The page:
Топ-100
 
RDBMS Type: MySQL
Topic

Syntax:
UPDATE is a DML statement that modifies rows in a table.

An UPDATE statement can start with a WITH clause to define common table
expressions accessible within the UPDATE. See
https://dev.mysql.com/doc/refman/8.0/en/with.html.

Single-table syntax:

UPDATE [LOW_PRIORITY] [IGNORE] table_reference
SET assignment_list
[WHERE where_condition]
[ORDER BY ...]
[LIMIT row_count]

value:
{expr | DEFAULT}

assignment:
col_name = value

assignment_list:
assignment [, assignment] ...

Multiple-table syntax:

UPDATE [LOW_PRIORITY] [IGNORE] table_references
SET assignment_list
[WHERE where_condition]

For the single-table syntax, the UPDATE statement updates columns of
existing rows in the named table with new values. The SET clause
indicates which columns to modify and the values they should be given.
Each value can be given as an expression, or the keyword DEFAULT to set
a column explicitly to its default value. The WHERE clause, if given,
specifies the conditions that identify which rows to update. With no
WHERE clause, all rows are updated. If the ORDER BY clause is
specified, the rows are updated in the order that is specified. The
LIMIT clause places a limit on the number of rows that can be updated.

For the multiple-table syntax, UPDATE updates rows in each table named
in table_references that satisfy the conditions. Each matching row is
updated once, even if it matches the conditions multiple times. For
multiple-table syntax, ORDER BY and LIMIT cannot be used.

For partitioned tables, both the single-single and multiple-table forms
of this statement support the use of a PARTITION option as part of a
table reference. This option takes a list of one or more partitions or
subpartitions (or both). Only the partitions (or subpartitions) listed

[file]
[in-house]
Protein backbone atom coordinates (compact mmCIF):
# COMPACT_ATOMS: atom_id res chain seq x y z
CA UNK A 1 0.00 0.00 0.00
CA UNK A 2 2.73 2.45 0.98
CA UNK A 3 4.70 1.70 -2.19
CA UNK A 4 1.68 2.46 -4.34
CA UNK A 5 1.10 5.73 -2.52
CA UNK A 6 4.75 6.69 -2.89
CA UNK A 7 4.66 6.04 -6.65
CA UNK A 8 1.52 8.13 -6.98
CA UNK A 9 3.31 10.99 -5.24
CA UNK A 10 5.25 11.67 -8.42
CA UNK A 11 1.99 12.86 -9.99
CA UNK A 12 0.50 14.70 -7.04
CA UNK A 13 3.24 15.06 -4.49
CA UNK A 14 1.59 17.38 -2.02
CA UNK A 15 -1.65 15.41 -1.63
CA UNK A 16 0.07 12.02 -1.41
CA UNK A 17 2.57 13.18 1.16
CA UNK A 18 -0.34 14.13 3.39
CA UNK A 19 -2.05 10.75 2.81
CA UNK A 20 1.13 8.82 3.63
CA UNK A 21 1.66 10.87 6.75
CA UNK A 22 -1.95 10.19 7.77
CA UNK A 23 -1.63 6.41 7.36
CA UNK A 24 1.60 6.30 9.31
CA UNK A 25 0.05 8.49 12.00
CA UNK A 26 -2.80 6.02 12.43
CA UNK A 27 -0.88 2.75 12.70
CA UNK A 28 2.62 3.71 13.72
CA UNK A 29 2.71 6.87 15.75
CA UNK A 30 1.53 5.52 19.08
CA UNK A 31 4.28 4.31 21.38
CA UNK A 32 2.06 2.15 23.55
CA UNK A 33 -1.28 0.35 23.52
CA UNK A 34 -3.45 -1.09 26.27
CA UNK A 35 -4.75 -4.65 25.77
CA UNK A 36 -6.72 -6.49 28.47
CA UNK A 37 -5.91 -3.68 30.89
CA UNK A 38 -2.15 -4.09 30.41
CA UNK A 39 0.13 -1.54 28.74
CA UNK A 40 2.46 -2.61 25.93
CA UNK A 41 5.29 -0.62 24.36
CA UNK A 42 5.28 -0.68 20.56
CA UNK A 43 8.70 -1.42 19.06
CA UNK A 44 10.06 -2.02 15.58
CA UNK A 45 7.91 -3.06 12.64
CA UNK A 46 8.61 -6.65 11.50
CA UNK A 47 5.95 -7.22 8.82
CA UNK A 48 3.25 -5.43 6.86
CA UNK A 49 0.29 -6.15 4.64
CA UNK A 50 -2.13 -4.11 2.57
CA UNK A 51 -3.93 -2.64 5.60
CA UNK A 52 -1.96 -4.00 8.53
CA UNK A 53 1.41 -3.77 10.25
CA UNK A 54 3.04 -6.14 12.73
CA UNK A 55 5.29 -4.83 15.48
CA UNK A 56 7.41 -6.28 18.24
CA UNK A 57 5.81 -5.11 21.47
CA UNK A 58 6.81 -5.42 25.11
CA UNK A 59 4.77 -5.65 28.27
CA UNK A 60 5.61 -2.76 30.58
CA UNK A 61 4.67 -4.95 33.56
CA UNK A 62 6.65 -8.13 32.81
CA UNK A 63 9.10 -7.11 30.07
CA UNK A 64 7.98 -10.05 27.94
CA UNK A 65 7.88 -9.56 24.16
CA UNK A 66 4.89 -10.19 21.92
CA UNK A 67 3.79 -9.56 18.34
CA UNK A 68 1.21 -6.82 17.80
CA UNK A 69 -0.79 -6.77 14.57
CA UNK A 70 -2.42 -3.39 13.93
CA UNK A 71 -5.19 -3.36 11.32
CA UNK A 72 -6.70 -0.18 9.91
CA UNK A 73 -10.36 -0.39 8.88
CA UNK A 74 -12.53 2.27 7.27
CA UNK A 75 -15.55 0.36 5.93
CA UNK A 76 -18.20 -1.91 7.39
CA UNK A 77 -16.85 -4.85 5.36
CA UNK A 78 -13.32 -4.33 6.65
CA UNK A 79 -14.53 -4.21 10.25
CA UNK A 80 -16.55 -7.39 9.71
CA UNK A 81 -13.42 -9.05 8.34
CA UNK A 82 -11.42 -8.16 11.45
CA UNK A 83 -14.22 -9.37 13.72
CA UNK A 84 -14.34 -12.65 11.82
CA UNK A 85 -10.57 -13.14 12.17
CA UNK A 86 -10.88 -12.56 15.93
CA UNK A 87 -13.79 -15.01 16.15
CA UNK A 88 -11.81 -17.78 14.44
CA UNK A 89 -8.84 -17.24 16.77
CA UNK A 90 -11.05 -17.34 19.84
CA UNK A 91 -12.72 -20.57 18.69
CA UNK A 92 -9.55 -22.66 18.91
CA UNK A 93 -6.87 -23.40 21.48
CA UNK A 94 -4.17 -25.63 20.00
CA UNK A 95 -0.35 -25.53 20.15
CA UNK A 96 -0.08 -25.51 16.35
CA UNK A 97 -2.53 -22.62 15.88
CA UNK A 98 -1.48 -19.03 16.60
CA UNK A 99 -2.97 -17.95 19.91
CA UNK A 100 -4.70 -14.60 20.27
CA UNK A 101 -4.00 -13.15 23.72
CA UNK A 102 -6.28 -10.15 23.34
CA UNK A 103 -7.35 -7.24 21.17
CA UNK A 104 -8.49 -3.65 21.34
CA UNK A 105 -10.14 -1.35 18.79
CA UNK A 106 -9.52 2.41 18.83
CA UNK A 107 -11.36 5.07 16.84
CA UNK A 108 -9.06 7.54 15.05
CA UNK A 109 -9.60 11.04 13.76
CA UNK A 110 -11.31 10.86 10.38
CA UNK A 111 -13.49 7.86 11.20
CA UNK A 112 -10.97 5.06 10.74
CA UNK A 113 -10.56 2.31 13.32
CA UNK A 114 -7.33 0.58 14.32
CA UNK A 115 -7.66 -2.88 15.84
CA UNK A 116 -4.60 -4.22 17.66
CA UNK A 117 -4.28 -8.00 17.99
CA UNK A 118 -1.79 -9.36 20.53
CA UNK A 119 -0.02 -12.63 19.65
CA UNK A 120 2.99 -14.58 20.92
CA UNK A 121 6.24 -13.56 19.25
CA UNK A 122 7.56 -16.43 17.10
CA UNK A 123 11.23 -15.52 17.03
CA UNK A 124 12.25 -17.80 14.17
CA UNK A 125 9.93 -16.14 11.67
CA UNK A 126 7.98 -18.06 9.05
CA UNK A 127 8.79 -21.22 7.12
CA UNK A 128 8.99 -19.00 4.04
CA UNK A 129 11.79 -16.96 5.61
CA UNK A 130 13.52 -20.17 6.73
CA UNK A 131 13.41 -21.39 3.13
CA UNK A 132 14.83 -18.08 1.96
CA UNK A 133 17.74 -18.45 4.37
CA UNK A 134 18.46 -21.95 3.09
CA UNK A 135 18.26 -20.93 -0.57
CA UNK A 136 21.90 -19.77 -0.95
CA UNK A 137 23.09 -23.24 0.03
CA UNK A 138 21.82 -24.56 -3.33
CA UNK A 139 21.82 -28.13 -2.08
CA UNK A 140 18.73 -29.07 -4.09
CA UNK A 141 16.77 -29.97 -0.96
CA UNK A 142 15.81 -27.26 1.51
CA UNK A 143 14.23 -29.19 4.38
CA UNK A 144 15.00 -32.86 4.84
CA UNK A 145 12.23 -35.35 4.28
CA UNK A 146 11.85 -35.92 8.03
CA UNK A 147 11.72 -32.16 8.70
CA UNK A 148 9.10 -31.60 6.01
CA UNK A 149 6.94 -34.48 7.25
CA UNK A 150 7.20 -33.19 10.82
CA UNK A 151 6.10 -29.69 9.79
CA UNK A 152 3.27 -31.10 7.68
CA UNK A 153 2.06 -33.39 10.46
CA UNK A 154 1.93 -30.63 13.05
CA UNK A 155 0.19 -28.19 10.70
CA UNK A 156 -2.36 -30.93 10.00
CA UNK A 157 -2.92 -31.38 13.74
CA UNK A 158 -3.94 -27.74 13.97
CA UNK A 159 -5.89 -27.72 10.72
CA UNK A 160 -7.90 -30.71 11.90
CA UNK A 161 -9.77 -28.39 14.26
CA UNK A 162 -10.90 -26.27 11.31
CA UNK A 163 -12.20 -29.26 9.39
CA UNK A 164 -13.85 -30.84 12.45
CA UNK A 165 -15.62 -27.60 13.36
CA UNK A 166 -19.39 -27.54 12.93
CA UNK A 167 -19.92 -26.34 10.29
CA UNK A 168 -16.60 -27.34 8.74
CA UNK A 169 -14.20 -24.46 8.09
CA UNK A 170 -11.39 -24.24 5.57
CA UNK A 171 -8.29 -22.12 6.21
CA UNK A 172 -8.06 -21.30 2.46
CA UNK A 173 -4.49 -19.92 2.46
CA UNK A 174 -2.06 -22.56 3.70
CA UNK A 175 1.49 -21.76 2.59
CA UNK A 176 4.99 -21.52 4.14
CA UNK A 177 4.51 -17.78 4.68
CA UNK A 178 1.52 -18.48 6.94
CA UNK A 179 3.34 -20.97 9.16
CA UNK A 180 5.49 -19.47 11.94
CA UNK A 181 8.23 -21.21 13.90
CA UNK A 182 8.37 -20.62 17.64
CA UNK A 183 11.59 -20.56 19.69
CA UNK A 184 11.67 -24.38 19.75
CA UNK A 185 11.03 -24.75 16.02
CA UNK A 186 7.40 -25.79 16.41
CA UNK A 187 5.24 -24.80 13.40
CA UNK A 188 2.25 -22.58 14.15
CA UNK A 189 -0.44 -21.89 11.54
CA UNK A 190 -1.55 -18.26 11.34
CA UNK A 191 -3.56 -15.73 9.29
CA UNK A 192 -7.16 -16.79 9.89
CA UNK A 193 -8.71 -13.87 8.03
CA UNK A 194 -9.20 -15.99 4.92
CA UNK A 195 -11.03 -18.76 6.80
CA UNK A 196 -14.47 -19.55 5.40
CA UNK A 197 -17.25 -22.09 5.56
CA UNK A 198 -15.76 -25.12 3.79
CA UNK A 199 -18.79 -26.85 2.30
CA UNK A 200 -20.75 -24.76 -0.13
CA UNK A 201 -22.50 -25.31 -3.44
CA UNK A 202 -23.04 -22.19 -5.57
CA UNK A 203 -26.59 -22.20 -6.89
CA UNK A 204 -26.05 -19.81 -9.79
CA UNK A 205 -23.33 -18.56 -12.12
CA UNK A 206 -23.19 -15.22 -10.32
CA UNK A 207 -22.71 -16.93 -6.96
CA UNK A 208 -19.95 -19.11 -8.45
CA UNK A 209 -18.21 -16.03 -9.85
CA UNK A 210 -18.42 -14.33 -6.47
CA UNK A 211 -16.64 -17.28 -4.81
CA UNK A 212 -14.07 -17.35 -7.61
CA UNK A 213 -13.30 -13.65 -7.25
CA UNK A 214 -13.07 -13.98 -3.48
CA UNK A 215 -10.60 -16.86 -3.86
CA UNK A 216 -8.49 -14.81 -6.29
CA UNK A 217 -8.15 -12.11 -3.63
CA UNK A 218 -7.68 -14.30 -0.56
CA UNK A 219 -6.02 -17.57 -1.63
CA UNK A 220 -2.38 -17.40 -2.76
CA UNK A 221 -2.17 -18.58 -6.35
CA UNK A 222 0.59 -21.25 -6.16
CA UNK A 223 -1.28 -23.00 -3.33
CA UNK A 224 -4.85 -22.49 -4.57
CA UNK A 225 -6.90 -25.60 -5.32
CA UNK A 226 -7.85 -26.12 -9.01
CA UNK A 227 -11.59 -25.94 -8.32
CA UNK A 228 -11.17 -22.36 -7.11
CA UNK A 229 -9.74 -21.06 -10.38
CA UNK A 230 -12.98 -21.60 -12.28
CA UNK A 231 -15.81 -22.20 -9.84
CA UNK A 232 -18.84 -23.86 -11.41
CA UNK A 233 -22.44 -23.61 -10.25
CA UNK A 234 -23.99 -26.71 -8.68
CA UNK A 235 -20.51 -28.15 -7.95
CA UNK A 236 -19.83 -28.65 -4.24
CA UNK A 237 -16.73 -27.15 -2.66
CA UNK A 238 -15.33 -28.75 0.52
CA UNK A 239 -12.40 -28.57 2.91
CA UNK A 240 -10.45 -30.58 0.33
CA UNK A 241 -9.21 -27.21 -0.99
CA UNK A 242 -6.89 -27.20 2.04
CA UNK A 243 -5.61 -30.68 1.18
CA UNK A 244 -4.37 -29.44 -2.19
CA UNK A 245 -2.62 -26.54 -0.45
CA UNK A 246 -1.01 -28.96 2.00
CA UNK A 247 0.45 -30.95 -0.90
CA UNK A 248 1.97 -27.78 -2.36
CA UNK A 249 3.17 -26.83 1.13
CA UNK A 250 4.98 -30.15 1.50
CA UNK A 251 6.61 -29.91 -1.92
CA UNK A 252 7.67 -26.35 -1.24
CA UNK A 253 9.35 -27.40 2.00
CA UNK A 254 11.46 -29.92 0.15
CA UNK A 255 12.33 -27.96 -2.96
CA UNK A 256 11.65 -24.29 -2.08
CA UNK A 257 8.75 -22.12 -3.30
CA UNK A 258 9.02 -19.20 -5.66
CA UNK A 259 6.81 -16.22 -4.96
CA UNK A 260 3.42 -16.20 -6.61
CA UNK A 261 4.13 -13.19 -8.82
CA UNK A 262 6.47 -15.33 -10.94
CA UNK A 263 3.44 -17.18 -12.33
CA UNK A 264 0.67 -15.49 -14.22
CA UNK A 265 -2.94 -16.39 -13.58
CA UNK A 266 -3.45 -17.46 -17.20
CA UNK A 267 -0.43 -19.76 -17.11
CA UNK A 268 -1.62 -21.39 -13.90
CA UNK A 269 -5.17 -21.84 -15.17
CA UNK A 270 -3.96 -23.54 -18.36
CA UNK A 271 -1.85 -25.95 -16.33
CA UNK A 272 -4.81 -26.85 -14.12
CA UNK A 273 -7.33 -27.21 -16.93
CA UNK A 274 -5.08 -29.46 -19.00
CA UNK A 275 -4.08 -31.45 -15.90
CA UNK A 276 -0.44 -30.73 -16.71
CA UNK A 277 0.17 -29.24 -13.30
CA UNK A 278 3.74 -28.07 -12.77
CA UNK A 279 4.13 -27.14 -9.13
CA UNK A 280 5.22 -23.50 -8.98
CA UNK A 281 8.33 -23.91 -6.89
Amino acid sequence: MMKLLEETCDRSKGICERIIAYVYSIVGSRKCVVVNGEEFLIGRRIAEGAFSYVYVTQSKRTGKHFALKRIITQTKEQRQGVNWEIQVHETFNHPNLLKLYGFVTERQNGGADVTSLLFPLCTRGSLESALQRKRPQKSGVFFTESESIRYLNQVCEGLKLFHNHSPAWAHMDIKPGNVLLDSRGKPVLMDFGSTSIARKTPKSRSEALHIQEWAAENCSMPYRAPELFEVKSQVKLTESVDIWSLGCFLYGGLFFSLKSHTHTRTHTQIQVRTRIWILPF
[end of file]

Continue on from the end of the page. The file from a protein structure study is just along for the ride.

are checked for matches, and a row that is not in any of these
partitions or subpartitions is not updated, whether it satisfies the
where_condition or not.

*Note*:

Unlike the case when using PARTITION with an INSERT or REPLACE
statement, an otherwise valid UPDATE ... PARTITION statement is
considered successful even if no rows in the listed partitions (or
subpartitions) match the where_condition.

For more information and examples, see
https://dev.mysql.com/doc/refman/8.0/en/partitioning-selection.html.

where_condition is an expression that evaluates to true for each row to
be updated. For expression syntax, see
https://dev.mysql.com/doc/refman/8.0/en/expressions.html.

table_references and where_condition are specified as described in
https://dev.mysql.com/doc/refman/8.0/en/select.html.

You need the UPDATE privilege only for columns referenced in an UPDATE
that are actually updated. You need only the SELECT privilege for any
columns that are read but not modified.

The UPDATE statement supports the following modifiers:

o With the LOW_PRIORITY modifier, execution of the UPDATE is delayed
until no other clients are reading from the table. This affects only
storage engines that use only table-level locking (such as MyISAM,
MEMORY, and MERGE).

o With the IGNORE modifier, the update statement does not abort even if
errors occur during the update. Rows for which duplicate-key
conflicts occur on a unique key value are not updated. Rows updated
to values that would cause data conversion errors are updated to the
closest valid values instead. For more information, see
https://dev.mysql.com/doc/refman/8.0/en/sql-mode.html#ignore-effect-o
n-execution.

URL: https://dev.mysql.com/doc/refman/8.0/en/update.html

Example